I enjoyed reading newspaper columns and books by Erma Bombeck when I was growing up. She was funny, sometimes hilarious, and was always grounded in real life. My mom thought that Erma and Ann Landers should be required reading for teenagers.
I had never heard of Nora Ephron until I read some quotes in a writing magazine. I ordered a couple of books by her and one compendium of her work. At first, I thought she was the successor to Erma, but Nora didn’t have the simple honest amateurism of an Erma. Nora was a long-time professional columnist, her work appearing in a number of newspapers and magazines. She was funny not because she was a comedian, but because of her wit, insight, and identification with the reader. Nora died in 2012 at the age of 72.
I could repeat what I’ve read in the Nora Ephron pages of Wikipedia, but I’ll just recommend reading them yourself. I will, however, entice you with facts: Remember the movies When Harry Met Sally? Sleepless in Seattle? You’ve Got Mail? Julie and Julia? Nora not only wrote or helped write the screenplays for those movies, she directed a couple, earning Academy Award nominations doing it. Her talent was come by naturally: her parents were Hollywood screenwriters of some fame and Nora grew up meeting the movie crowd that surrounded her parents, and, obviously, watched how the craft was done. She knew most of the actors and actresses in Hollywood, and most of the newspaper and magazine elites in New York City; she lived in both places and was definitely in love with big city urbanism.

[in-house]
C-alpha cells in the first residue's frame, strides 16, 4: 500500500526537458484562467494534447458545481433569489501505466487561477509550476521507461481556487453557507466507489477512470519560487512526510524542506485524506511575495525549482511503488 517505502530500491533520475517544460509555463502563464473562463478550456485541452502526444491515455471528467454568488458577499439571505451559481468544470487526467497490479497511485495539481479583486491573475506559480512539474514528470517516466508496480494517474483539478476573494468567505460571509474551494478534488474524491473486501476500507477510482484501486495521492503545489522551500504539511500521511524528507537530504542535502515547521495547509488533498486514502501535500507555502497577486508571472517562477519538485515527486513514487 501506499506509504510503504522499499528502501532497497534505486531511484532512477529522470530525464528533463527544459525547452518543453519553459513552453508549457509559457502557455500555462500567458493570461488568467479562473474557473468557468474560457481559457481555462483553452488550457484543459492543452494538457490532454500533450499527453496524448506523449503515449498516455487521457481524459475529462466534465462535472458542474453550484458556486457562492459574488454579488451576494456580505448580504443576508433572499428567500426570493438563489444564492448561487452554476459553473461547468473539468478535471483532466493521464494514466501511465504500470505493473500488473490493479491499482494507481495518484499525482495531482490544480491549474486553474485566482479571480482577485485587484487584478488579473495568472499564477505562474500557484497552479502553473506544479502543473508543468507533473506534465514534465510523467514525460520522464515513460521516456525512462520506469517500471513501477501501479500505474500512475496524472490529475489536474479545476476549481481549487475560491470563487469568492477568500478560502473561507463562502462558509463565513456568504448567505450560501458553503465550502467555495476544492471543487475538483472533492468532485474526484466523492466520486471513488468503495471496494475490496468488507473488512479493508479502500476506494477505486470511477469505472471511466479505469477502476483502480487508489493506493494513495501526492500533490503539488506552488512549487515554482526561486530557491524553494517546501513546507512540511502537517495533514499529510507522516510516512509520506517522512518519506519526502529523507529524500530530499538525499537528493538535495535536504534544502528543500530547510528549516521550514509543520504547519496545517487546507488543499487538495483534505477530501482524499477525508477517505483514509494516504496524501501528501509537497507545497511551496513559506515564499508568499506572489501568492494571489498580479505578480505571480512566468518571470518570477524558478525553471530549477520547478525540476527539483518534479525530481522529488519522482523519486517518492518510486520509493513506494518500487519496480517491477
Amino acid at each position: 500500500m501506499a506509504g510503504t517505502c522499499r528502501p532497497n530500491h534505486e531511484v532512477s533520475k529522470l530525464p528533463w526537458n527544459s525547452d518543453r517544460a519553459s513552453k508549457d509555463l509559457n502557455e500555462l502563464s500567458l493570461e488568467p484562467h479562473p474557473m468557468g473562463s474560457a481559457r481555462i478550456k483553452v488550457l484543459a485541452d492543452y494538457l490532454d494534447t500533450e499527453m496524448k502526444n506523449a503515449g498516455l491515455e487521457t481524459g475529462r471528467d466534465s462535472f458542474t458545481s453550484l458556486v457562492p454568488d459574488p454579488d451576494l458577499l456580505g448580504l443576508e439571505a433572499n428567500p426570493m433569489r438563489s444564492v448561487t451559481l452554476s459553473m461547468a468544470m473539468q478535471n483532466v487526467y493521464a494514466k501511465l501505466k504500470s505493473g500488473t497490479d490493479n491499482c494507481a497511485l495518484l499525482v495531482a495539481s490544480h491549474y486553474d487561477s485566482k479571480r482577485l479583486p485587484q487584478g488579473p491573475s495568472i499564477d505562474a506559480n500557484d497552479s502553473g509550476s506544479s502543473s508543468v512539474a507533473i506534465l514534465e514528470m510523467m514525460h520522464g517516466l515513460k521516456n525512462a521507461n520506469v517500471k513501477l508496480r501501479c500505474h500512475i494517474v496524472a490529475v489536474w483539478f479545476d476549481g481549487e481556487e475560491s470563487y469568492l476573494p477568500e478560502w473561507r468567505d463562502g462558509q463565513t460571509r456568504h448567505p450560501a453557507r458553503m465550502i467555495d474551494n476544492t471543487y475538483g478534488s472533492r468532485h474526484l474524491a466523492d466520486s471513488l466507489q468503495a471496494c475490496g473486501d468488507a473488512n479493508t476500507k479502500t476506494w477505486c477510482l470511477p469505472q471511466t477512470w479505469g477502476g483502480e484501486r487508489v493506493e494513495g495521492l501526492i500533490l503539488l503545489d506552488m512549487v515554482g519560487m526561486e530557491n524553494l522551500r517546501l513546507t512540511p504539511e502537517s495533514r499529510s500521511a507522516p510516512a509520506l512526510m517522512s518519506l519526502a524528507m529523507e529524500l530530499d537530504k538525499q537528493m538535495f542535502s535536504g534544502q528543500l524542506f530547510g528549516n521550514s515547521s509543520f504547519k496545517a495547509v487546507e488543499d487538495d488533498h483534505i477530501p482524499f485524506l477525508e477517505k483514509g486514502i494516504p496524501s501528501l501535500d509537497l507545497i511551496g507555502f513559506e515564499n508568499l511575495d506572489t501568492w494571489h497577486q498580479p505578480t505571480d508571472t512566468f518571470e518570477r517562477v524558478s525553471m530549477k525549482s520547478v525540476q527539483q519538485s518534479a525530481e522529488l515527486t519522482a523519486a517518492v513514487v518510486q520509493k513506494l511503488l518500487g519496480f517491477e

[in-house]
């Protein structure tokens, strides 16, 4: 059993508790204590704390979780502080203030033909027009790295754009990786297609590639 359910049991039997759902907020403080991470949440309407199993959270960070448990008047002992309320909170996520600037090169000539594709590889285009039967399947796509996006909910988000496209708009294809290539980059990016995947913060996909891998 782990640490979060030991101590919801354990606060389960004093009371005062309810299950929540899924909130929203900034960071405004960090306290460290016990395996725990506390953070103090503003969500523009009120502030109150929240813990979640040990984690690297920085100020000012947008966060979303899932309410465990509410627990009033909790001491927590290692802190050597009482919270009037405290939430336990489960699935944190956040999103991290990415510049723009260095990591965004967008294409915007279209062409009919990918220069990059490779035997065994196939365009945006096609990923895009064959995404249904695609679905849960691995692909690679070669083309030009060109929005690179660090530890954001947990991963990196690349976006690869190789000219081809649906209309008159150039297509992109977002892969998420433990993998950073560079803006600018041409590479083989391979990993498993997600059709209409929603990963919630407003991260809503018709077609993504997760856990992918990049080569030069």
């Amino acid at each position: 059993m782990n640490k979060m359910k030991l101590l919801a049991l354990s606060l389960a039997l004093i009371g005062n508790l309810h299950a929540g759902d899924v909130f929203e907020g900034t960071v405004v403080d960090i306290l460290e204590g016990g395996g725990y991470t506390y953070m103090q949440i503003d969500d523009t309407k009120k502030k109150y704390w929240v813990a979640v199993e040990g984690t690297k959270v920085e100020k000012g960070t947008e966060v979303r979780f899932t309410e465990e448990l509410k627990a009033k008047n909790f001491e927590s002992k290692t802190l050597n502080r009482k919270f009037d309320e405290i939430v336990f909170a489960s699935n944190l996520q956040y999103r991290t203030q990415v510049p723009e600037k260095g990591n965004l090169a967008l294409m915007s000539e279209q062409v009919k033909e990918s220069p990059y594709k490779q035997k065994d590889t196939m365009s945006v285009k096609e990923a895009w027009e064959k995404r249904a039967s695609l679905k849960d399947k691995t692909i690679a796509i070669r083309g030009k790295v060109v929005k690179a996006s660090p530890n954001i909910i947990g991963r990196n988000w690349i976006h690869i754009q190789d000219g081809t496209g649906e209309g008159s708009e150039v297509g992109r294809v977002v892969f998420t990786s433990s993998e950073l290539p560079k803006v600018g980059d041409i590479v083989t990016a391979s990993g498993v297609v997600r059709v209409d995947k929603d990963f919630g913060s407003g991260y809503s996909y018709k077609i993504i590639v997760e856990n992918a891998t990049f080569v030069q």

She was creative, very liberal, witty, funny, and had a definite style when it came to living. She was also well-known as a self-taught chef and many of her columns and books are filled with recipes. The compendium of essays, articles and stories that I read bear witness to the large number of personalities she knew and the decades-long writings that attracted and entertained her readers.
I enjoy her writing. If nothing else, she exudes comfortableness. That is, she’s a person that you might like to find in a booth in some out-of-the-way diner who would share the time with you, excite you, fascinate you, entertain you, all with a laid-back, comfortable way of talking. She was always opinionated, but I get the feeling that, even with a debate level topic, she’d still be a person to whom communication was important – she’d want to say something that would make you want to listen.
As you talked, you’d probably notice that she not only speaks well, but speaks in whole sentences and full paragraphs. Stephen King believes that this skill is vital to writing, that the building block of good writing is not the sentence but the paragraph. That’s where all those words and sentences, the nouns and verbs and linkages, and the fundamental thoughts come together to clearly express what the writer is wanting to say in a nice, concise package.
Listening to someone who talks in paragraphs is very much like listening to someone tell a story – individual words and individual sentences are not enough to draw in a listener. You need full-bodied paragraphs where the words and structure of the language gives you enough time, time, time to get an idea or thought or comment or explanation across.
Nora Ephron knew how to use paragraphs.
That’s the way she wrote and is how we should all learn to write.
Don Willerton has been a reader all his life and yearns to write words like the authors he has read. He's working hard at it and invites others to share their experiences.